I have a growing junk yard comprising nicely painted, but wrecked, vehicles. Nominally these are potential objectives for Crossfire, but I’ve only ever used one wreck. That was the Fieseler Fi 156 Storch for Papa Eicke. The rest of my junk yard are, well, waiting for inspiration for a Crossfire Scenario. These are all 15mm scale.
Chris Harrod and Adam Landa played my African Ambush – A Crossfire and Fogo Cruzado Scenario twice in one evening. I’ve already posted their first as Play Test 2. This was their second game of the evening. Of course it is for the Portuguese Colonial War.
Summary: Intense game with thrusts and counter thrusts. Although considerably outnumbered Adam’s Portuguese Commandos successfully ambushed the Insurgent patrol.
A key element of the Portuguese Colonial War was convoys. Either military convoys to supply fortified posts or civilian convoys travelling through dangerous areas under government guard. I’ve been building up a convoy to put on table. Both armoured cars and armoured personnel carriers using my Painting Guide for Recce Vehicles of the Portuguese Colonial War. But I’ve also been painting civilian trucks. This is a bit of a gallery of the result = Steven’s convoy.
Chris Harrod and Adam Landa came over to experiment with my Ambushed Patrol – A Crossfire and Fogo Cruzado Scenario. So, for a few hours, we went back to the bush in the Portuguese Colonial War. It was an experiment and we learnt a bunch of things.
Summary: Short and brutal game. Adam’s Portuguese successfully fought their way out of the ambush.
An armed patrol walks into an ambush somewhere in Portuguese Africa. The action starts seconds before the bullets fly. Will the unsuspecting targets spot the danger before it is too late? This is a Crossfire/Fogo Cruzado scenario for the Portuguese Colonial War. The scenario uses a cinematic premise, i.e. start the action when there is action.
Brett Simpson kindly sent me some “Fairy Door Grass Mats”. I’d asked about the grass tufts in his jungle photos and wanted to know the source. Unfortunately, as far as I can tell, Fairy Door Grass Mats are only available in Australia. So Brett sent me some. Despite the mushrooms and bugs, these mats are a useful source of jungle foliage. Perfect for the Portuguese Colonial War.
Immediately following our successful experiment on Ambush scenarios for the Portuguese Colonial War, Jamie Wish and I tried another type of scenario. The goal of our second game was to defend a water party, which is an idea from FNG of Two Hour Wargames. Of course, our version of the scenario was for Crossfire and my Fogo Cruzado variant.
As a scenario design experiment, this one failed in a pretty spectacular fashion. But maybe I’m biased because Jamie won, and very quickly. 😉 Anyway, the good news is that we learnt a few things.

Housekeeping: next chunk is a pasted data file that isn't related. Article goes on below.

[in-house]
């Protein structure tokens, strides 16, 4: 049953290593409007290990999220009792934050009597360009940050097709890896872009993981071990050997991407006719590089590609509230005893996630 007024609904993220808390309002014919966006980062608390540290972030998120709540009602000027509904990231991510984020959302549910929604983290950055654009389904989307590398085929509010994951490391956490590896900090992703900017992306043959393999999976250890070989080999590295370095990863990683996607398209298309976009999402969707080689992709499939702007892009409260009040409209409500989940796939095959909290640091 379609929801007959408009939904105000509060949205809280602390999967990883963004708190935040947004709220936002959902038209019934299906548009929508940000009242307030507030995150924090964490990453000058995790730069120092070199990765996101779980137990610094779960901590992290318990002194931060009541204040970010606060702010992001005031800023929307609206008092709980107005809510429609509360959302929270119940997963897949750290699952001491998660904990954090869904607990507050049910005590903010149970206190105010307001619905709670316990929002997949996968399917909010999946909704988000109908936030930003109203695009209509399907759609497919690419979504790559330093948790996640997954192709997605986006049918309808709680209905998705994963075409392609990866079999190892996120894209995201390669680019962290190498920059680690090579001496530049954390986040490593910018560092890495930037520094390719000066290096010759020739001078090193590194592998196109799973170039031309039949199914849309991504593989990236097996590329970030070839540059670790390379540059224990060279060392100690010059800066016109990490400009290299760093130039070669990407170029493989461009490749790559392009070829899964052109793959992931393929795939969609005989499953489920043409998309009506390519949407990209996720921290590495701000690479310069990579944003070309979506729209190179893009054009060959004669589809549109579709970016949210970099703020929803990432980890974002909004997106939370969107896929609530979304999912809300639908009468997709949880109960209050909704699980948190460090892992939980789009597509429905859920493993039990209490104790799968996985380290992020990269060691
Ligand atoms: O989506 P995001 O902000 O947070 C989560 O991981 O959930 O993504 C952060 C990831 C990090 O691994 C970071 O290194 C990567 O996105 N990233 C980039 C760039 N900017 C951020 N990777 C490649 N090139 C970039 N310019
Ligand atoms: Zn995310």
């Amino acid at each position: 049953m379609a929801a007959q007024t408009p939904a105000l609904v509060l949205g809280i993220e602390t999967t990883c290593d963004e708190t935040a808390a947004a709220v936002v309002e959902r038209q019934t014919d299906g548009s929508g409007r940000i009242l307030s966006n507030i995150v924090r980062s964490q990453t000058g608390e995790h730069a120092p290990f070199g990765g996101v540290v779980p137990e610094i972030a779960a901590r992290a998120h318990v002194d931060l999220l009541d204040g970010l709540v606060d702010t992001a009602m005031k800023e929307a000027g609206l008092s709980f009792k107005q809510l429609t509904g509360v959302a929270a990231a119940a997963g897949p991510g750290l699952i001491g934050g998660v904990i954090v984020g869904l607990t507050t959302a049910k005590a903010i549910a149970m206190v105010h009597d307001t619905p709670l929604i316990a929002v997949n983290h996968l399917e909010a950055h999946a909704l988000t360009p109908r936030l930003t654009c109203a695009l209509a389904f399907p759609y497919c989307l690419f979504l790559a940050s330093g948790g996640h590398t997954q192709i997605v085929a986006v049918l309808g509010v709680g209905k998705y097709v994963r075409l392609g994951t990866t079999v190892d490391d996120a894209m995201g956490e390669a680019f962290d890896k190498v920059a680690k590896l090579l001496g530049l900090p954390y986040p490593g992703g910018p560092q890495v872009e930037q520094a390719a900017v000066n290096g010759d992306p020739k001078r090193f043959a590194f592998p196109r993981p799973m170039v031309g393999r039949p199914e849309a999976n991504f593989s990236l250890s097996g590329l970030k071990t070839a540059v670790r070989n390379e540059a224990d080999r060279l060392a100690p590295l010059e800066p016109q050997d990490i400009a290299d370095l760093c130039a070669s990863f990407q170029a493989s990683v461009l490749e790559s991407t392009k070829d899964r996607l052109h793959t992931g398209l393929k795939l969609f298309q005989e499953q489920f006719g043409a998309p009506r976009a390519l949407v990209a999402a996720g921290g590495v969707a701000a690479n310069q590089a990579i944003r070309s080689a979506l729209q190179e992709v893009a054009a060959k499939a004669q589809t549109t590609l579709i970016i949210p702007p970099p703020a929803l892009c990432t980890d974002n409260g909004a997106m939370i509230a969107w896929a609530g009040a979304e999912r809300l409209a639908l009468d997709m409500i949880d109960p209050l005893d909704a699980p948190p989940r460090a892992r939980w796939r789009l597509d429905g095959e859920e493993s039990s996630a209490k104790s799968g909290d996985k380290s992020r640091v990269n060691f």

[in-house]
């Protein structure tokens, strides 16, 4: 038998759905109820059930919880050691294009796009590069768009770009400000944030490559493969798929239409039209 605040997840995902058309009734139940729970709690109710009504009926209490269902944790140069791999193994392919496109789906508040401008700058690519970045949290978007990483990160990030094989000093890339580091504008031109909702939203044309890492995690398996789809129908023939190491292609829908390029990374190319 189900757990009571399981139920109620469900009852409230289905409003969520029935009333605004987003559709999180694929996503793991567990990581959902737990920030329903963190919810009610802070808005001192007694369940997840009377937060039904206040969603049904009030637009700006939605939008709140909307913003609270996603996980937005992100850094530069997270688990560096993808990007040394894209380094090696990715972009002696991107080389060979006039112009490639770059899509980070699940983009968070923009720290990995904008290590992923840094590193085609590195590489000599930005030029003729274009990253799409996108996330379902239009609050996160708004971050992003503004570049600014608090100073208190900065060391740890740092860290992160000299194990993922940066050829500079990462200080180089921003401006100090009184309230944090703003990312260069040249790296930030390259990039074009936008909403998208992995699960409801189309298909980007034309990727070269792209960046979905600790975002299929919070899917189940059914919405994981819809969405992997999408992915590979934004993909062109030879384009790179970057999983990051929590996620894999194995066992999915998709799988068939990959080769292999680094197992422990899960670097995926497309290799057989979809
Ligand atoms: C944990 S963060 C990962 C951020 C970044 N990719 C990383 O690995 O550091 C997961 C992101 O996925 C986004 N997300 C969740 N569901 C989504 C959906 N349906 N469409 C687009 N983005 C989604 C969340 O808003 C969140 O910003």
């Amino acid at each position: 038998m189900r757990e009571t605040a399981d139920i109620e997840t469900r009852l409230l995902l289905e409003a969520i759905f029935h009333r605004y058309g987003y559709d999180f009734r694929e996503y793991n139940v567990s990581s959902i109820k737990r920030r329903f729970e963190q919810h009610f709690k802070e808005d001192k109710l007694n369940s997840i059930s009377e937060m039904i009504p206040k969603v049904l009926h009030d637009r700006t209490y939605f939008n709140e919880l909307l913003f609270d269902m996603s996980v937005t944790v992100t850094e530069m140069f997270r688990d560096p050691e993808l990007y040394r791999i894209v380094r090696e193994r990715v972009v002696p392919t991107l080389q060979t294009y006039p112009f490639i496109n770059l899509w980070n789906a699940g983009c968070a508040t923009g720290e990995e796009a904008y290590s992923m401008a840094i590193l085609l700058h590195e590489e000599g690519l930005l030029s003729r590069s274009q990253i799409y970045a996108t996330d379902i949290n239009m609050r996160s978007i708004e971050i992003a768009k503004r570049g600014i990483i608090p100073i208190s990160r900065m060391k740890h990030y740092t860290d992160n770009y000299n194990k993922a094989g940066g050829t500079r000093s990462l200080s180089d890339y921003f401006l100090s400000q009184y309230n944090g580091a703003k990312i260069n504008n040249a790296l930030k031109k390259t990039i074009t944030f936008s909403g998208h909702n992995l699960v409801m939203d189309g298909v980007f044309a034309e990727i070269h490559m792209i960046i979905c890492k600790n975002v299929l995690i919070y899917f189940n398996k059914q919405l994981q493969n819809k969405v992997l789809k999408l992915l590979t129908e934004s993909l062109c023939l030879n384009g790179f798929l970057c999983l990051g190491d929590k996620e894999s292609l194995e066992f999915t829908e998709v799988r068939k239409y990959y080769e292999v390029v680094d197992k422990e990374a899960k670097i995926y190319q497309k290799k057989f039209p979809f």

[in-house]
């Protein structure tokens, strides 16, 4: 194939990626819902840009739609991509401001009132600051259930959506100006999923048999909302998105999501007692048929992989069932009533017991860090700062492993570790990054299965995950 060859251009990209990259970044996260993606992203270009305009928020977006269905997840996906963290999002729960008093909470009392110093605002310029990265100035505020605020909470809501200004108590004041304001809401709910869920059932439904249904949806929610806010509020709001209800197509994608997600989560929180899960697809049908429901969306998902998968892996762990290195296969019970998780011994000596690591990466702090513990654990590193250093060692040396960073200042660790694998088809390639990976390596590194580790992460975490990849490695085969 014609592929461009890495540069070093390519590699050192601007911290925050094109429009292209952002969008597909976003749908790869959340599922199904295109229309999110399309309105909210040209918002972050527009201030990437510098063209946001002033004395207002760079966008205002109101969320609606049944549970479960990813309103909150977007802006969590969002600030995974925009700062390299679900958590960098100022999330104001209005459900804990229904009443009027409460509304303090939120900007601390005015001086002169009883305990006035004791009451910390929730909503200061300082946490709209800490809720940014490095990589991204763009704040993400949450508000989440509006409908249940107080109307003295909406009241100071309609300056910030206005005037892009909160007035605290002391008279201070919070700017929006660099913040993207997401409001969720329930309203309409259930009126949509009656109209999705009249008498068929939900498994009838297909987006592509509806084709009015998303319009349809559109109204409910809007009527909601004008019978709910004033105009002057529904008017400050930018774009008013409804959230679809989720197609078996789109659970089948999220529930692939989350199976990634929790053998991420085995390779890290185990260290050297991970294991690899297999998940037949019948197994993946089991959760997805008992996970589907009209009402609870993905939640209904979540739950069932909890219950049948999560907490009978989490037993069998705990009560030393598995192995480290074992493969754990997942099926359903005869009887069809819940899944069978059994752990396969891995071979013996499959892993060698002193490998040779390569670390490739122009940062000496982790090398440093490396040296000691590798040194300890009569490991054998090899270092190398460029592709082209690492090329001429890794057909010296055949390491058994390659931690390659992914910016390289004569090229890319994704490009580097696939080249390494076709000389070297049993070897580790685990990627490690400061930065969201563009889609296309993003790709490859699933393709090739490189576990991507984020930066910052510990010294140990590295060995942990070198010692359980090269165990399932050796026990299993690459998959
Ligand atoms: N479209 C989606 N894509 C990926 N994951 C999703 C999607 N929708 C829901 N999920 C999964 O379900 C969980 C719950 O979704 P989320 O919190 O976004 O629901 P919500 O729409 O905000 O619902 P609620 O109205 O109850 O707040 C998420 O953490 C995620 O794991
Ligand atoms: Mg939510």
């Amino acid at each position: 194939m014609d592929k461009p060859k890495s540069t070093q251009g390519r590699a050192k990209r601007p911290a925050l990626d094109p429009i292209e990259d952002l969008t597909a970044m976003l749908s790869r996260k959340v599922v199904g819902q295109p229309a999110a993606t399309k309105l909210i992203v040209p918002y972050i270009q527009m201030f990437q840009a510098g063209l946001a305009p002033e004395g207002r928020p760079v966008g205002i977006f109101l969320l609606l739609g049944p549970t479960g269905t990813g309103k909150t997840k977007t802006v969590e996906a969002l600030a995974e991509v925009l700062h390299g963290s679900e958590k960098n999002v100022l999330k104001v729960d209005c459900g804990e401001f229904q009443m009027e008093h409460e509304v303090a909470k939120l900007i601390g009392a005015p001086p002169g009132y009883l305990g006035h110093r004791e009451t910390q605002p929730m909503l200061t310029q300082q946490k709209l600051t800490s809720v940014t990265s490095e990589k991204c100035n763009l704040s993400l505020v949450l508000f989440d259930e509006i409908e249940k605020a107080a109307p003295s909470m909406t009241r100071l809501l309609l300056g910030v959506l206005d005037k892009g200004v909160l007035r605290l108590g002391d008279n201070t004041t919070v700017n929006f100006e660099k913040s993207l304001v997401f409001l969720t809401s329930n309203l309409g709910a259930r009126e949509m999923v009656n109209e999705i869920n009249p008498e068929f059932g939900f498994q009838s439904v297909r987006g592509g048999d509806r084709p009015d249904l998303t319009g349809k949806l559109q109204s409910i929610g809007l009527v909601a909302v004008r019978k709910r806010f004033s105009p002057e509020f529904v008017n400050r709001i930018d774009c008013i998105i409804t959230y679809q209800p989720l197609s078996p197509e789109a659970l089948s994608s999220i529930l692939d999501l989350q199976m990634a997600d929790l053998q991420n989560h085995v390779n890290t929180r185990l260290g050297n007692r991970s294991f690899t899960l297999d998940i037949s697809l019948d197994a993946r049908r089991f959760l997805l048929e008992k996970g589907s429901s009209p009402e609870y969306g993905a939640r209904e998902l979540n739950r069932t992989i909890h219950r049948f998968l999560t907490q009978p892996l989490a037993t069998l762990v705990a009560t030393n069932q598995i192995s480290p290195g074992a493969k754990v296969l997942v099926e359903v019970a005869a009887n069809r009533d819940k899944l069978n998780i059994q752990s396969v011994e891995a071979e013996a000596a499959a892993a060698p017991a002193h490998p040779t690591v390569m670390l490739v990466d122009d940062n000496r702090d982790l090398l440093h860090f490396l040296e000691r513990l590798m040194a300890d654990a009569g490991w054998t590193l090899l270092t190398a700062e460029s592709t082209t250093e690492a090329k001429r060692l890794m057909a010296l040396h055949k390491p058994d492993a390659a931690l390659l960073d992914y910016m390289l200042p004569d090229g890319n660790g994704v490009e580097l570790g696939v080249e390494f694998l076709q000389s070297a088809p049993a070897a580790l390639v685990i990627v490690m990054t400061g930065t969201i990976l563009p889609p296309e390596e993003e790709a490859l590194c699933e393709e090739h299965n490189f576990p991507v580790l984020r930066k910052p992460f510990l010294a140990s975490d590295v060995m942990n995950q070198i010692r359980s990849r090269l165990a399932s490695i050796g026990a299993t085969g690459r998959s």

I’m in the process of writing a solo campaign for Portuguese Colonial War called “African Tour”. This process has been dragging on for years. Instead of sitting with my computer imagining what might make a good game, I decided to experiment with some of my ideas. So I invited Jamie Wish over, we got out my (previously unused) figures and tried an ambush scenario for Crossfire and my Fogo Cruzado variant.
Despite the scenario design misgivings I had before we started, it was actually a pretty good game. Exciting and novel.
The following rules cover both Tactical Air Support (TacAir) and helicopter support in Fogo Cruzado, my variant of Crossfire for the Portuguese Colonial War. Only the Portuguese can use aircraft. Air support may be detailed as part of a scenario and/or requested during the course of a game. I admit these rules are a bit rough.
Around 2000 Barrie Lovell published, on the Grunt! website, a tip for adding undergrowth to Crossfire / Incoming! bases. Barrie dyes sisal string and uses this as vegetation. Since Grunt! has disappeared I thought I’d republish the article here. Barrie had in mind Vietnam / Incoming! and World War 2 / Crossfire. But this is a good technique for the Portuguese Colonial War / Fogo Cruzado.
The Portuguese Light Infantry (Caçadores) were the mainstay of the government forces in the Portuguese Colonial War. Unfortunately their quality varied enormously with the ability of the officers largely influencing the quality of the troops. Both infantry and artillery were organised into temporary Caçadore battalions for service in Africa. Must have been a shock for the specialists who suddenly became riflemen. So far I have a single combat group (i.e. platoon) of Caçadores. More will come.
The Special Groups (Grupos Especiais or GE) were African para-military formations raised in Angola and Mozambique during the Portuguese Colonial War. They had a distinctive black uniform with a colourful beret. The GE were so successful that, in Mozambique, the Portuguese recruited a battalion of Paratrooper Special Groups (Grupos Especiais Pára-quedistas or GEP) from the GE. I have one unit that, with yellow berets, can do double duty as a GE or GEP combat group.
I have blogged before about my figures for the Portuguese Colonial War but they were on on individual bases. Now I have rebased for Fogo Cruzado – my period specific variant of Crossfire. That means each base is a fire team. I had to expand the numbers considerably. This week features my commando combat group.